Ploughing championships: President attends first day

Wellies a must for some 280,000 people expected at Co Laois event over coming days

Europe’s biggest outdoor festival is underway in Laois as the National ploughing champions 2015 starts. The weather looks good for the three days as organisers estimate crowds of 300,000 to come onto the 800 acre site.

 

President Michael D Higgins officially opened the National Ploughing Championships for 2015 at midday on Tuesday in Co Laois.

“The Ploughing Championships are a celebration of rural Ireland, of farming and of those who farm, and it is an enormous pleasure for us to be here again today,” he said.

President Higgins said the success of the yearly competition was a “remarkable achievement”.

“The Championships are now the largest outdoor event anywhere in Europe and with any luck and a bit of fine weather the numbers might be even higher this year,” he said.

Thousands of people from across the country arrived to the championships on Tuesday morning, causing long traffic delays around Ratheniska in Co Laois.

Almost 280,000 people are expected at the three-day event, which has 1500 exhibitors showcasing everything from farm machinery, food products, livestock and fashion.

The day started off cold but quite dry - although wellies are a must at this year’s championships, with the ground already mucky and showers predicted in the coming days.

It is the third but final year at the Ratheniska site but organiser Anna May McHugh said the new site would be still be in Leinster.

new map

Ms McHugh said the location of the new venue for 2016 would be announced on the final day of the championships on Thursday.

More than 500 people have volunteered at Europe’s largest outdoor event.

Events on day one have ranged from live robotic milking and sheep dog trials, to pony games and a vintage exhibition.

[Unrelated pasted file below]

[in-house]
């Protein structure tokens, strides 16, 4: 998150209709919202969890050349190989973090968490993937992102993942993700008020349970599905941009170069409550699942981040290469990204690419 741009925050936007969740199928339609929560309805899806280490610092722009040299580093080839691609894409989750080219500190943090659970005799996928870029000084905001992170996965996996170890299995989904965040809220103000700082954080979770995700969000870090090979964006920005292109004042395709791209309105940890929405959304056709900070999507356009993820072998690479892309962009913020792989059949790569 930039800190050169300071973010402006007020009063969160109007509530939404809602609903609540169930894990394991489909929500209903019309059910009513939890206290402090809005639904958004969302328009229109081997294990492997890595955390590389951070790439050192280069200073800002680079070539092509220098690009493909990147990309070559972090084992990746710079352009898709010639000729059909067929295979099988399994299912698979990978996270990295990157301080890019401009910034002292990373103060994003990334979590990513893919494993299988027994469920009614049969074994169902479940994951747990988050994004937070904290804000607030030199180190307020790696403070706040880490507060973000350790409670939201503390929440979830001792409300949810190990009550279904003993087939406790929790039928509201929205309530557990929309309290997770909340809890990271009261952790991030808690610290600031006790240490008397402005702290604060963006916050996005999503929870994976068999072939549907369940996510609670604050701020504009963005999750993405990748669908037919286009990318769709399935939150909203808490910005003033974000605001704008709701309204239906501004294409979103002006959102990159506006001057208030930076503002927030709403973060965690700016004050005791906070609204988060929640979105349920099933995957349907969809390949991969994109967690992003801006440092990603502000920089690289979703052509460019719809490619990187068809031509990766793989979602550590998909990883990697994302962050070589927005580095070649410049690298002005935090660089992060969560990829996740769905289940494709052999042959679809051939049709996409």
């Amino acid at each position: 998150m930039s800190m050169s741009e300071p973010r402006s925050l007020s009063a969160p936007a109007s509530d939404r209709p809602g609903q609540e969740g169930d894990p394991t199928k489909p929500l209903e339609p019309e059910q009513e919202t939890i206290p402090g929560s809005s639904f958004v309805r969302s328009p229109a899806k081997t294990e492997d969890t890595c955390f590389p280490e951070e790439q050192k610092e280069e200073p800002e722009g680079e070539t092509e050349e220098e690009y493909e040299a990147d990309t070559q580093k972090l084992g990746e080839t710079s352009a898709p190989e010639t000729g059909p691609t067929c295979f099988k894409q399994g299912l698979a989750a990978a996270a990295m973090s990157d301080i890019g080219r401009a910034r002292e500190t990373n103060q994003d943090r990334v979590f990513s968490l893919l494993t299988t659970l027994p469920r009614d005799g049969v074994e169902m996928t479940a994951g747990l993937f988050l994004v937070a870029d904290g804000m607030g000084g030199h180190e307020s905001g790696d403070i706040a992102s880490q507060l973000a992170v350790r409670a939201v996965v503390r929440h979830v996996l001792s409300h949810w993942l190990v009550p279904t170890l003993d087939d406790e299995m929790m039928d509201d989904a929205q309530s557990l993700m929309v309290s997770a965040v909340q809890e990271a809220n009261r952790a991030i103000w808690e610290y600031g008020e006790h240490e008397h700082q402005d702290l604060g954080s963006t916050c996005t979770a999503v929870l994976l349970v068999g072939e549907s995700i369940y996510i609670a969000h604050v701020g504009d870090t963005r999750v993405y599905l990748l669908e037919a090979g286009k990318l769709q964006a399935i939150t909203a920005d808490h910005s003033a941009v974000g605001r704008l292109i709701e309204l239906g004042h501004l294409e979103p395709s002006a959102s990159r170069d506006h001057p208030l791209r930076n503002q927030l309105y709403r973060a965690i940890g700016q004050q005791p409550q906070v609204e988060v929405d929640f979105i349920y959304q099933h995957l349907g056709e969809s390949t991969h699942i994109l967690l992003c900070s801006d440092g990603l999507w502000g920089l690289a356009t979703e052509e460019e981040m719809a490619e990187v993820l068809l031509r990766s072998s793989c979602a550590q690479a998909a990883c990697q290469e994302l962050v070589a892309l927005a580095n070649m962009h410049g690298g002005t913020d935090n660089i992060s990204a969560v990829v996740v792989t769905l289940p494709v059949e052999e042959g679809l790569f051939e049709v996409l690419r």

Other activities include Huaqvarna pole climbing in the forestry village, a garden project with Diarmaid Gavin and a local enterprise village with more than 75 exhibitions.

More than 350 entrants taking part over the three days.

Meanwhile, farmers have called on the Government to address low dairy prices and high rents.

With a general election on the way, farmers will be keen to express their concerns to the numerous politicians expected to attend during the week.

“Income is the major one,” said Irish Creamery Milk Suppliers Association president John Comer. “Since this time last year the price of meat has fallen by 35 per cent and that is playing on the minds of our members.”

He said the average price this year isn’t that bad but farmers are worried the price could collapse again before they can meet their repayment commitments to the banks.

“There’s a political deficit in terms of mitigating against this dreadful volatility that we’re all facing in our daily lives as farmers,” he said.

Mr Comer told RTÉ’s Morning Ireland that farmers were concerned about the price of milk, saying the cost of producing a litre is 28 cents but farmers are only getting 26 cents on the market. He said the EU should place an intervention price of 28 cents on a litre instead of the current floor of 21 cents.

Irish Farmers Association president Eddie Downey said there was a problem with all commodities at the moment because world prices are very low. He said tillage farmers are “under severe pressure” to break even after three bad years, price wise. He also said significant increases in land rents have put farmers under strain.

Minister for Agriculture Simon Coveney said the medium term future for tillage and dairy farming is very strong as global consumption and population size increases.

He said each year tends to bring new challenges. “Last year it was beef and we had to set up a beef forum to help farmers,” he said. “This year it’s dairy.”

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